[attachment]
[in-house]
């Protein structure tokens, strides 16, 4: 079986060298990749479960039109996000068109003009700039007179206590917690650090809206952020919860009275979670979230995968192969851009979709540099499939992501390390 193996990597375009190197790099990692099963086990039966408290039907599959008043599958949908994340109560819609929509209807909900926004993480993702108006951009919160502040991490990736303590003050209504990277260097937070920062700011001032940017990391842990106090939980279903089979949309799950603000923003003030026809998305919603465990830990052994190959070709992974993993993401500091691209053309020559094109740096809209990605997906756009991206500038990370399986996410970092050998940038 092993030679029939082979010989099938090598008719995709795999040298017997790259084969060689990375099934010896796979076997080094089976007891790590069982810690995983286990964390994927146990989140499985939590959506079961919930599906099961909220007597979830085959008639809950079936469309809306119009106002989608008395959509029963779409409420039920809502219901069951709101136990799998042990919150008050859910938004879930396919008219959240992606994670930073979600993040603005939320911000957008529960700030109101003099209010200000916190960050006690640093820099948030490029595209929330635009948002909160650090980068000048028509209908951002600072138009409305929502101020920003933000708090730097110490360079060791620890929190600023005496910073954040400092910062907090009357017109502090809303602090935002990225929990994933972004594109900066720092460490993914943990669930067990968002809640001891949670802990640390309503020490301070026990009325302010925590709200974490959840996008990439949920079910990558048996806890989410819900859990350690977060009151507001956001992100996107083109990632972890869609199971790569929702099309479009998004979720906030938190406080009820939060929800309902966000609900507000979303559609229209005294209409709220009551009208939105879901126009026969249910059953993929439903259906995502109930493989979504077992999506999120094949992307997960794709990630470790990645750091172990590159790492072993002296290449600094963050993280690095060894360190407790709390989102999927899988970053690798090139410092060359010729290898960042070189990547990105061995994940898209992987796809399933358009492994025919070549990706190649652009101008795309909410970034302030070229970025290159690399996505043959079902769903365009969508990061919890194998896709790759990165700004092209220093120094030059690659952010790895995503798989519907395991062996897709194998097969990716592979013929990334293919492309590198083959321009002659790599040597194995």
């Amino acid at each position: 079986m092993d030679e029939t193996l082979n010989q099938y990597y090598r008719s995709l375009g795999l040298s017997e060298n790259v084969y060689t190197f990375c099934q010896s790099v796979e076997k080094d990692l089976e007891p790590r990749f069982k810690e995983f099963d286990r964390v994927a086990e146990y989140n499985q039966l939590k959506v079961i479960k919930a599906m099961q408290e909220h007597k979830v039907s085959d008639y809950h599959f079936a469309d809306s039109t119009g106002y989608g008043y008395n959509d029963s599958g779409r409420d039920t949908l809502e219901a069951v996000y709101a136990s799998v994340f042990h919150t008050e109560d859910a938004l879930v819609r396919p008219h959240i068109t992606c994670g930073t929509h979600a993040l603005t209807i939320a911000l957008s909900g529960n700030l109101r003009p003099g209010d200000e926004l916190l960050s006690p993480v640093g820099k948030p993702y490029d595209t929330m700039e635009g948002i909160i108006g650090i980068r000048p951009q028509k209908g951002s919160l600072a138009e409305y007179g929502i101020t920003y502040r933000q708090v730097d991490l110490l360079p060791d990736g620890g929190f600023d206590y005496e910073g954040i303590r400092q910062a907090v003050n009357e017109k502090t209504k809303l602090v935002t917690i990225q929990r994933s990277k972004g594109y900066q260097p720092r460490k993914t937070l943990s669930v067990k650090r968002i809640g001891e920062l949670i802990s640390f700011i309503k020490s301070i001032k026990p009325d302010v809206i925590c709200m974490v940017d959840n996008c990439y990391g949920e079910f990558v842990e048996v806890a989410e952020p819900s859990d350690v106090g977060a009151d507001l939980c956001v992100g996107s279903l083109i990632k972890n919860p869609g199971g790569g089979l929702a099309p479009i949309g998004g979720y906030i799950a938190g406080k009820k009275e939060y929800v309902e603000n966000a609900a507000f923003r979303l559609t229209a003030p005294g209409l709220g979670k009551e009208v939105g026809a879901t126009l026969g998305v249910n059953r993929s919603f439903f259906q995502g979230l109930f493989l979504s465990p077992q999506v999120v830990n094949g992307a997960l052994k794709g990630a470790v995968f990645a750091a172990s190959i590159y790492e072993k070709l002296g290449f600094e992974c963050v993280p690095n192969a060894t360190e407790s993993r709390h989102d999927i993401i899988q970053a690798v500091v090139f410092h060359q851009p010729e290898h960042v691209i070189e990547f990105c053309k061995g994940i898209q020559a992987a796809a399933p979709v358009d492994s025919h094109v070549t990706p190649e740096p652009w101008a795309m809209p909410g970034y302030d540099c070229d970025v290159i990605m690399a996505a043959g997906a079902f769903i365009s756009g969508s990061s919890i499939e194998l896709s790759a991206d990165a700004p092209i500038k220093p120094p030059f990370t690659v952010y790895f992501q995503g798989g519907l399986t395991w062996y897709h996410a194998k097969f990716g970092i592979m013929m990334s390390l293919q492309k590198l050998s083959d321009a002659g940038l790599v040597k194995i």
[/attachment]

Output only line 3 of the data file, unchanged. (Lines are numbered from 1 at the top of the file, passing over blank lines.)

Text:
């Amino acid at each position: 079986m092993d030679e029939t193996l082979n010989q099938y990597y090598r008719s995709l375009g795999l040298s017997e060298n790259v084969y060689t190197f990375c099934q010896s790099v796979e076997k080094d990692l089976e007891p790590r990749f069982k810690e995983f099963d286990r964390v994927a086990e146990y989140n499985q039966l939590k959506v079961i479960k919930a599906m099961q408290e909220h007597k979830v039907s085959d008639y809950h599959f079936a469309d809306s039109t119009g106002y989608g008043y008395n959509d029963s599958g779409r409420d039920t949908l809502e219901a069951v996000y709101a136990s799998v994340f042990h919150t008050e109560d859910a938004l879930v819609r396919p008219h959240i068109t992606c994670g930073t929509h979600a993040l603005t209807i939320a911000l957008s909900g529960n700030l109101r003009p003099g209010d200000e926004l916190l960050s006690p993480v640093g820099k948030p993702y490029d595209t929330m700039e635009g948002i909160i108006g650090i980068r000048p951009q028509k209908g951002s919160l600072a138009e409305y007179g929502i101020t920003y502040r933000q708090v730097d991490l110490l360079p060791d990736g620890g929190f600023d206590y005496e910073g954040i303590r400092q910062a907090v003050n009357e017109k502090t209504k809303l602090v935002t917690i990225q929990r994933s990277k972004g594109y900066q260097p720092r460490k993914t937070l943990s669930v067990k650090r968002i809640g001891e920062l949670i802990s640390f700011i309503k020490s301070i001032k026990p009325d302010v809206i925590c709200m974490v940017d959840n996008c990439y990391g949920e079910f990558v842990e048996v806890a989410e952020p819900s859990d350690v106090g977060a009151d507001l939980c956001v992100g996107s279903l083109i990632k972890n919860p869609g199971g790569g089979l929702a099309p479009i949309g998004g979720y906030i799950a938190g406080k009820k009275e939060y929800v309902e603000n966000a609900a507000f923003r979303l559609t229209a003030p005294g209409l709220g979670k009551e009208v939105g026809a879901t126009l026969g998305v249910n059953r993929s919603f439903f259906q995502g979230l109930f493989l979504s465990p077992q999506v999120v830990n094949g992307a997960l052994k794709g990630a470790v995968f990645a750091a172990s190959i590159y790492e072993k070709l002296g290449f600094e992974c963050v993280p690095n192969a060894t360190e407790s993993r709390h989102d999927i993401i899988q970053a690798v500091v090139f410092h060359q851009p010729e290898h960042v691209i070189e990547f990105c053309k061995g994940i898209q020559a992987a796809a399933p979709v358009d492994s025919h094109v070549t990706p190649e740096p652009w101008a795309m809209p909410g970034y302030d540099c070229d970025v290159i990605m690399a996505a043959g997906a079902f769903i365009s756009g969508s990061s919890i499939e194998l896709s790759a991206d990165a700004p092209i500038k220093p120094p030059f990370t690659v952010y790895f992501q995503g798989g519907l399986t395991w062996y897709h996410a194998k097969f990716g970092i592979m013929m990334s390390l293919q492309k590198l050998s083959d321009a002659g940038l790599v040597k194995i």